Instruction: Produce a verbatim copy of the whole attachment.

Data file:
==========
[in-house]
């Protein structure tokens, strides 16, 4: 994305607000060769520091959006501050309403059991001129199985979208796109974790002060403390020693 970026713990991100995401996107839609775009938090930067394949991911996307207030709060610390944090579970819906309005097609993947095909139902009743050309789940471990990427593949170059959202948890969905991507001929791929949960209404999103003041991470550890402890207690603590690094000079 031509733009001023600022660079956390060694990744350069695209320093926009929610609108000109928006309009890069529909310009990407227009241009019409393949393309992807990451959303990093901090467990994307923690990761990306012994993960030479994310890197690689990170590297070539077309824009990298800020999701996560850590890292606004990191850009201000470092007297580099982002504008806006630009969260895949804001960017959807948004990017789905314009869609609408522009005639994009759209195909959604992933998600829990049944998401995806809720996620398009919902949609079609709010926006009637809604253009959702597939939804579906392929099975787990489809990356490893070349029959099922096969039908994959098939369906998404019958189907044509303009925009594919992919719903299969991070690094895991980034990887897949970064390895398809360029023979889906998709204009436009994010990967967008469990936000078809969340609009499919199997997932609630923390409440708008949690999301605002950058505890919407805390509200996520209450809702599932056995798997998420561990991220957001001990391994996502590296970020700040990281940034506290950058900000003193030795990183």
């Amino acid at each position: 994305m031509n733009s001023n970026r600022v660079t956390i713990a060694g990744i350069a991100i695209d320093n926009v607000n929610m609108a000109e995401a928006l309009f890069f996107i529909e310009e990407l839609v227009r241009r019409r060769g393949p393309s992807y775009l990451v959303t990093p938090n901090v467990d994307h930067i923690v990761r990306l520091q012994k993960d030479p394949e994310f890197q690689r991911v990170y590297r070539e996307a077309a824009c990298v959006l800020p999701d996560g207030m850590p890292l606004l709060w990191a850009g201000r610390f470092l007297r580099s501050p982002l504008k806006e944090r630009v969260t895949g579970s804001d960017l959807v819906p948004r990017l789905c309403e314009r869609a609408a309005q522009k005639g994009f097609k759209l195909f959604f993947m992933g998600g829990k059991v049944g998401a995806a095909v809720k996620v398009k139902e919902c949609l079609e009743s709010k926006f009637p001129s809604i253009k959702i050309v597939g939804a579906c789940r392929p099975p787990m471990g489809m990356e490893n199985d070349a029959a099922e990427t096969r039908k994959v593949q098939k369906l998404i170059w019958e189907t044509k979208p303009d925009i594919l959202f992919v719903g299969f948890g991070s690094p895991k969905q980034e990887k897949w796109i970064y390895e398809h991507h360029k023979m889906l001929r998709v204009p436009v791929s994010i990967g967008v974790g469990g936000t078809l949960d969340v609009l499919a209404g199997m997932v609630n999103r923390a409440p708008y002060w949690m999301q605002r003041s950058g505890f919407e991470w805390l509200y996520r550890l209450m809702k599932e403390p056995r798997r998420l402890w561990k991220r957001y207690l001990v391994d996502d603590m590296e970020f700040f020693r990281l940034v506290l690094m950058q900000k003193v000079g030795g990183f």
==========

[in-house]
């Protein structure tokens, strides 16, 4: 994305607000060769520091959006501050309403059991001129199985979208796109974790002060403390020693 970026713990991100995401996107839609775009938090930067394949991911996307207030709060610390944090579970819906309005097609993947095909139902009743050309789940471990990427593949170059959202948890969905991507001929791929949960209404999103003041991470550890402890207690603590690094000079 031509733009001023600022660079956390060694990744350069695209320093926009929610609108000109928006309009890069529909310009990407227009241009019409393949393309992807990451959303990093901090467990994307923690990761990306012994993960030479994310890197690689990170590297070539077309824009990298800020999701996560850590890292606004990191850009201000470092007297580099982002504008806006630009969260895949804001960017959807948004990017789905314009869609609408522009005639994009759209195909959604992933998600829990049944998401995806809720996620398009919902949609079609709010926006009637809604253009959702597939939804579906392929099975787990489809990356490893070349029959099922096969039908994959098939369906998404019958189907044509303009925009594919992919719903299969991070690094895991980034990887897949970064390895398809360029023979889906998709204009436009994010990967967008469990936000078809969340609009499919199997997932609630923390409440708008949690999301605002950058505890919407805390509200996520209450809702599932056995798997998420561990991220957001001990391994996502590296970020700040990281940034506290950058900000003193030795990183």
């Amino acid at each position: 994305m031509n733009s001023n970026r600022v660079t956390i713990a060694g990744i350069a991100i695209d320093n926009v607000n929610m609108a000109e995401a928006l309009f890069f996107i529909e310009e990407l839609v227009r241009r019409r060769g393949p393309s992807y775009l990451v959303t990093p938090n901090v467990d994307h930067i923690v990761r990306l520091q012994k993960d030479p394949e994310f890197q690689r991911v990170y590297r070539e996307a077309a824009c990298v959006l800020p999701d996560g207030m850590p890292l606004l709060w990191a850009g201000r610390f470092l007297r580099s501050p982002l504008k806006e944090r630009v969260t895949g579970s804001d960017l959807v819906p948004r990017l789905c309403e314009r869609a609408a309005q522009k005639g994009f097609k759209l195909f959604f993947m992933g998600g829990k059991v049944g998401a995806a095909v809720k996620v398009k139902e919902c949609l079609e009743s709010k926006f009637p001129s809604i253009k959702i050309v597939g939804a579906c789940r392929p099975p787990m471990g489809m990356e490893n199985d070349a029959a099922e990427t096969r039908k994959v593949q098939k369906l998404i170059w019958e189907t044509k979208p303009d925009i594919l959202f992919v719903g299969f948890g991070s690094p895991k969905q980034e990887k897949w796109i970064y390895e398809h991507h360029k023979m889906l001929r998709v204009p436009v791929s994010i990967g967008v974790g469990g936000t078809l949960d969340v609009l499919a209404g199997m997932v609630n999103r923390a409440p708008y002060w949690m999301q605002r003041s950058g505890f919407e991470w805390l509200y996520r550890l209450m809702k599932e403390p056995r798997r998420l402890w561990k991220r957001y207690l001990v391994d996502d603590m590296e970020f700040f020693r990281l940034v506290l690094m950058q900000k003193v000079g030795g990183f």